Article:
Landlords face ‘failed system’ when renting to tenants on Universal Credit, says NRLA

Landlords believe the government’s rent payment packaged for private tenants is not fit for purpose and is ©1999 - Present | Parkmatic Publications Ltd. All rights reserved | LandlordZONE® - Landlords face ‘failed system’ when renting to tenants on Universal Credit, says NRLA | LandlordZONE.

Landlords face ‘failed system’ when renting to tenants on Universal Credit, says NRLA

Landlords believe the government’s rent payment packaged for private tenants is not fit for purpose and is a failed system, MPs have been told.

The comments were made via video link by NRLA chief Ben Beadle to a parliamentary select committee, which is looking into how well the system of helping private tenants in receipt of Universal Credit pay their rent is working.

Approximately 25% or private renters or 3.25 million people in the UK are in receipt of what used to be called housing benefit but it now rolled into Universal Credit payments.

In England and Wales the system is moving to a model of support comprising the housing cost element of Universal Credit determined by the Local Housing Allowance, constrained by the benefits cap and removal of the spare room subsidy, and topped up where necessary by a discretionary payments.

The concern for many landlords, apart from where tenants can’t manage their finances, is that only 46% of private tenants on Universal Credit have their rent paid in full by the benefit.

“I think the very fact that we have a discretionary payments system is the sign of a failed system,” said Beadle.

“Landlords and tenants shouldn’t be expected to rely on emergency stop-gap payments like this.

“The system, although well intentioned, is in need of an overhaul as payments do not meet their housing costs and that poses real challenges to landlords and tenants alike.”

Painful

He also told MPs that getting payments up and running was painful including the five-week wait for payments to start.

He suggested that the system should be organised so that landlords are unaware whether a tenant is on benefits or not – a proposal that would end ‘No DSS’ type discrimination.

Beadle also criticised the government’s decision to freeze the LHA rates, which he said would cause significant problems down the line as private rented sector rates continue to rise, but LHA rates don’t keep up.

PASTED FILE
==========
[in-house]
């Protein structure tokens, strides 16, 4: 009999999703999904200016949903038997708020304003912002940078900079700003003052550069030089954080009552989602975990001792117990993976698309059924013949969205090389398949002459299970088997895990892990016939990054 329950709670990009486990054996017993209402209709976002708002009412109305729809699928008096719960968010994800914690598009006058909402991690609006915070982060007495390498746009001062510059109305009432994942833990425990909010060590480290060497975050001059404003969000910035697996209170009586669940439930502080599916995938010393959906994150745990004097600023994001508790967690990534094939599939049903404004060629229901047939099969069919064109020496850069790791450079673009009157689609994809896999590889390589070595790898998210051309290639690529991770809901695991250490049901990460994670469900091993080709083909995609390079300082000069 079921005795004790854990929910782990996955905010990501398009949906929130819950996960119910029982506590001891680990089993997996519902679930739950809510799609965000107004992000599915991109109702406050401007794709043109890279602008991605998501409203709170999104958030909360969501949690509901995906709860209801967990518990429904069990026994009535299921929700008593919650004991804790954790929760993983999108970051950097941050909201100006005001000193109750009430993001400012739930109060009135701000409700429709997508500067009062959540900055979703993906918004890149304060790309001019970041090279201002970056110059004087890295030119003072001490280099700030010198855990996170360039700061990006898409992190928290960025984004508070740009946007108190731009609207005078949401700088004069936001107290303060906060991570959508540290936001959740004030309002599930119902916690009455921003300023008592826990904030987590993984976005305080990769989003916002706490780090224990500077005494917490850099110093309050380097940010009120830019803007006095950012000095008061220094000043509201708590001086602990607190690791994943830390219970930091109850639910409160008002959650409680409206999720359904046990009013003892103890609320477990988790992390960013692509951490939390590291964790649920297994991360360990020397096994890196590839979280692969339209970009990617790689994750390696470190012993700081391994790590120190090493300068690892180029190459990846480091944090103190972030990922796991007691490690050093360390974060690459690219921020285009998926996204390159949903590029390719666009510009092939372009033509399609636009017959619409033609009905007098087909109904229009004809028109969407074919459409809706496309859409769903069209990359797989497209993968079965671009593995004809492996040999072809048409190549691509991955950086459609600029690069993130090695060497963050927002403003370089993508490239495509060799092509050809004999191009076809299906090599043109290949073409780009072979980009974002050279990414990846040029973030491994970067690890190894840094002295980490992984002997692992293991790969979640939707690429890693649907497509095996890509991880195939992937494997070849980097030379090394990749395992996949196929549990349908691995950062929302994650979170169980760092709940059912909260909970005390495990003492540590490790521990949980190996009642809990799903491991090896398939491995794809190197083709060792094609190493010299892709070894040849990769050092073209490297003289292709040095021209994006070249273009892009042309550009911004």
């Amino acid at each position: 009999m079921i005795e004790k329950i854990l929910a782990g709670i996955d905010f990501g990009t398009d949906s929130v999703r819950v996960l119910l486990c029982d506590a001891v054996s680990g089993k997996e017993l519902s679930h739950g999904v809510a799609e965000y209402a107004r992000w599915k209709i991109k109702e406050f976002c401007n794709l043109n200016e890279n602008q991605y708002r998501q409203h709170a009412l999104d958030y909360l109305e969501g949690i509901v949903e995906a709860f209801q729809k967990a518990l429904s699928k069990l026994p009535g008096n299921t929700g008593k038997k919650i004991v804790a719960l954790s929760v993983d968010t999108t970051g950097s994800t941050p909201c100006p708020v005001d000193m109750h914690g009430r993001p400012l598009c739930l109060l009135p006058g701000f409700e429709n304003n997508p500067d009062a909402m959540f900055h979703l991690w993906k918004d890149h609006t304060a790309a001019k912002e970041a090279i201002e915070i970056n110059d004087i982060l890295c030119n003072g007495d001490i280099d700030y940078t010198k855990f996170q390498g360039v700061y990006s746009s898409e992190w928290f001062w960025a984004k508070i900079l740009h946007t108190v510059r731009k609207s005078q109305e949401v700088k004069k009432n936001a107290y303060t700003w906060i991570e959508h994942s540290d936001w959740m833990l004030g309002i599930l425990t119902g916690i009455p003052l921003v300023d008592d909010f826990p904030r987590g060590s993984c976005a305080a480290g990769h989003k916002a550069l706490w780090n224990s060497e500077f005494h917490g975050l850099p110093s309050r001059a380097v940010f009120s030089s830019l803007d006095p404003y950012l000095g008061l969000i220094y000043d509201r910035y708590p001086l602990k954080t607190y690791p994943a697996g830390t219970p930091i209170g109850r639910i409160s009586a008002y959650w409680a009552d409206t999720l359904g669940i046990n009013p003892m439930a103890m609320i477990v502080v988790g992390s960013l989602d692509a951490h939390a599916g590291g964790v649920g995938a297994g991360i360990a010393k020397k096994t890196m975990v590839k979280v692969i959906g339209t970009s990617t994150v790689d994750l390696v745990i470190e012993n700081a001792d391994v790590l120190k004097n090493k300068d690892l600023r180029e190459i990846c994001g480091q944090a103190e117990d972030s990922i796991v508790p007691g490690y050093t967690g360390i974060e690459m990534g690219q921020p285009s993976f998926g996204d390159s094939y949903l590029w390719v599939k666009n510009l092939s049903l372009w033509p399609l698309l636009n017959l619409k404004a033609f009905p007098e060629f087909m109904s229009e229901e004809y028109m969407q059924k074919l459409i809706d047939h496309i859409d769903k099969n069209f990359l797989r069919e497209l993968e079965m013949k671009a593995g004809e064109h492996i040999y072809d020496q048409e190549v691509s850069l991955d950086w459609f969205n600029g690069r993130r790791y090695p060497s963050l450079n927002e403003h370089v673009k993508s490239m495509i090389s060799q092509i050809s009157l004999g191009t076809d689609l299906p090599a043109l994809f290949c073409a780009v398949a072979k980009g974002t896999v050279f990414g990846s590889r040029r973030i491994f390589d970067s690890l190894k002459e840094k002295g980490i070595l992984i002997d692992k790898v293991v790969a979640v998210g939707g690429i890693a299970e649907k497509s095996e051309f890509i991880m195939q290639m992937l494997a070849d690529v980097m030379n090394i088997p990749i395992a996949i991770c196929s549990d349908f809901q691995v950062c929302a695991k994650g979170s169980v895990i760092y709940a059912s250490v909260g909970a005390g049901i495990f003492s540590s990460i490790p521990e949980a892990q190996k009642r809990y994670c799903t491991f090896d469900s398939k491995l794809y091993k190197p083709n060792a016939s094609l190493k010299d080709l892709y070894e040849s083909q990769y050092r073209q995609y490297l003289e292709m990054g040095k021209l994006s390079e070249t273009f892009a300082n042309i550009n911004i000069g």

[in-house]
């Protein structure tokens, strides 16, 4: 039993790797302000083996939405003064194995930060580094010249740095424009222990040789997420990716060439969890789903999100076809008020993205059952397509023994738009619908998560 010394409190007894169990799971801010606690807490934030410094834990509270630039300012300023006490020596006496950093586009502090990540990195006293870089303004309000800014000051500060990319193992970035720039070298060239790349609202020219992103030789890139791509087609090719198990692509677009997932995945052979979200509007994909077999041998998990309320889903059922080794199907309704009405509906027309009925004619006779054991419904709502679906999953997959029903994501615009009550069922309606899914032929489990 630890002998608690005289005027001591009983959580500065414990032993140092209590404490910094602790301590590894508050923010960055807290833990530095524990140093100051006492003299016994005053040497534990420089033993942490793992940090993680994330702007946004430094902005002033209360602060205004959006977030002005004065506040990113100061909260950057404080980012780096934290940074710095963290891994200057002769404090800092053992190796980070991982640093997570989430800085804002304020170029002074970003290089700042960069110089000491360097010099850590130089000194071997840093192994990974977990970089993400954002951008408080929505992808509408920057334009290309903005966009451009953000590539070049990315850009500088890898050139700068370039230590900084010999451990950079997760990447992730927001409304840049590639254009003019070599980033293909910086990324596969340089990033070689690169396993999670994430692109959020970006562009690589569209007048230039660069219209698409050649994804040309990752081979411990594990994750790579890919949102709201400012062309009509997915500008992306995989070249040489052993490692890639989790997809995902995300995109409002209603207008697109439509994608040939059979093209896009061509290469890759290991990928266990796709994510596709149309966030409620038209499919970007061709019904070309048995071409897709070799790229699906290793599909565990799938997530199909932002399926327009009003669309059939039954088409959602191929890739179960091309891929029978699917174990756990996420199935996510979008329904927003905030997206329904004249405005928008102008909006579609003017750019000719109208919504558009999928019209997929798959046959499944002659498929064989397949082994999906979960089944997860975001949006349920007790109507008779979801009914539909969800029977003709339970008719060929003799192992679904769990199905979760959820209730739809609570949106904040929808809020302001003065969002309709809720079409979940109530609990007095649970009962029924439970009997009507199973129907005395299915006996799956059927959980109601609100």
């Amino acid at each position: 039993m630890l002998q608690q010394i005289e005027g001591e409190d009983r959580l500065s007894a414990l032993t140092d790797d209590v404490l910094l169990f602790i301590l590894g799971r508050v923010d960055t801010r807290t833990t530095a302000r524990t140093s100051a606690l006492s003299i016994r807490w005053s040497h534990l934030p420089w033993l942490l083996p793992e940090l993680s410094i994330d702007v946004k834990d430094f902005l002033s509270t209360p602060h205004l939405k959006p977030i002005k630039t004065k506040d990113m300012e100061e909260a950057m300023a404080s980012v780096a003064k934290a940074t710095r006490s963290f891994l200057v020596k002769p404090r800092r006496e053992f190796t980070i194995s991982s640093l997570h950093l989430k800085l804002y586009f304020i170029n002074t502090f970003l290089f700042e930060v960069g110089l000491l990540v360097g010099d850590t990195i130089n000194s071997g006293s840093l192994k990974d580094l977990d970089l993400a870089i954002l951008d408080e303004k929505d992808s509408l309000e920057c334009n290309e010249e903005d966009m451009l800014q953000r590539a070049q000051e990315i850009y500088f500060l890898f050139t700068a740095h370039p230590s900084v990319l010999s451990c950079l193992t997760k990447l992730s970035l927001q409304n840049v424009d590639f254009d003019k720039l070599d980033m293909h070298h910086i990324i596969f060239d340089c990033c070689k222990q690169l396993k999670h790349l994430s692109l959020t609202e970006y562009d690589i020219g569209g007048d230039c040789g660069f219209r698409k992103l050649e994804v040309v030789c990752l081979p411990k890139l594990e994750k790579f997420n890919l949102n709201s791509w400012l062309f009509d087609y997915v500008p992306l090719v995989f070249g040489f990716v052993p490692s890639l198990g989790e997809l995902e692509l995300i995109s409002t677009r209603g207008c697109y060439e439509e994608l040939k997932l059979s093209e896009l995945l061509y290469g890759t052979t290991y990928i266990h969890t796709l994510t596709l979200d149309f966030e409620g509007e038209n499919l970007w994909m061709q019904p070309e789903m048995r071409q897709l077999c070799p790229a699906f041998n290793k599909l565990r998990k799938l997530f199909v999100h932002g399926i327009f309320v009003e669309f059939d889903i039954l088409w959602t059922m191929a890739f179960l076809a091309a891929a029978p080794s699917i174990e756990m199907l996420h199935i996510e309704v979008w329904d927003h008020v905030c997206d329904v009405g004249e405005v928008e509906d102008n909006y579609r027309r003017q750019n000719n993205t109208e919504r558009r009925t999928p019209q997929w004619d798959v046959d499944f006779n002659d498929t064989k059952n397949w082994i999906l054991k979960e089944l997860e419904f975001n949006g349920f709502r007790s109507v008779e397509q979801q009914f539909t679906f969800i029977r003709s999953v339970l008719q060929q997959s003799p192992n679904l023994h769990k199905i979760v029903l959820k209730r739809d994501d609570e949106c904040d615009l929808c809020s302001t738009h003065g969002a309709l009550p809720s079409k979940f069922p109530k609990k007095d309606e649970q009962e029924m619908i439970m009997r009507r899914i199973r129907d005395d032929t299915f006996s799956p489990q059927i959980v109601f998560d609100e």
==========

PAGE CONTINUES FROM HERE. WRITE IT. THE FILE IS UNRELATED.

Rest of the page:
MPs heard from Paul Silvester, Head of Housing Options for Bristol City Council, that only 2% of PRS properties in the city had rents that were covered in full by local LHA rates.

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Airbnb calls for national short-lets landlord register

Airbnb is calling for a national register for the short-term lets sector following its nationwide consultation involving ©1999 - Present | Parkmatic Publications Ltd. All rights reserved | LandlordZONE® - Airbnb calls for national short-lets landlord register | LandlordZONE.

Airbnb calls for national short-lets landlord register

Airbnb is calling for a national register for the short-term lets sector following its nationwide consultation involving tourism bosses and local community leaders.

The ‘white paper’ suggests operators should have a registration number from the government or a devolved authority in order to list their homes on a short-term letting platform or through conventional methods.

This would give councils the ability to notify platforms about issues with listings in their area. Platforms could then individually – or collectively – remove bad hosts, preventing people from simply switching their listing to another booking site.

Airbnb wants new planning guidance that distinguishes between commercial and non-commercial/amateur lets so that local authorities can use existing powers to grant or deny permission in a transparent way.

It also believes that police and fire services should have access to the register while operators should have to prove they understand existing health and safety standards, including requirements on health and safety certificates, insurance, gas safety and cleaning. 

Merilee Karr, chair of the , says: “If the home nations decide to explore registration systems further, established best practice in other European countries point to an industry-wide online system that is simple to use, easy to access and low cost to both administer and register.

“This will enable homeowners to operate transparently and in line with local policy and legislation without burdensome hurdles to being able to share their homes when they would otherwise be sitting empty.”  

The research consulted 70 representatives from , tourism organisations and local communities in cities including Brighton, Bristol, Bath, London, Manchester, Edinburgh and Cardiff. Airbnb’s findings will now be presented to the government. 

©1999 - Present | Parkmatic Publications Ltd. All rights reserved | LandlordZONE® - Airbnb calls for national short-lets landlord register | LandlordZONE.

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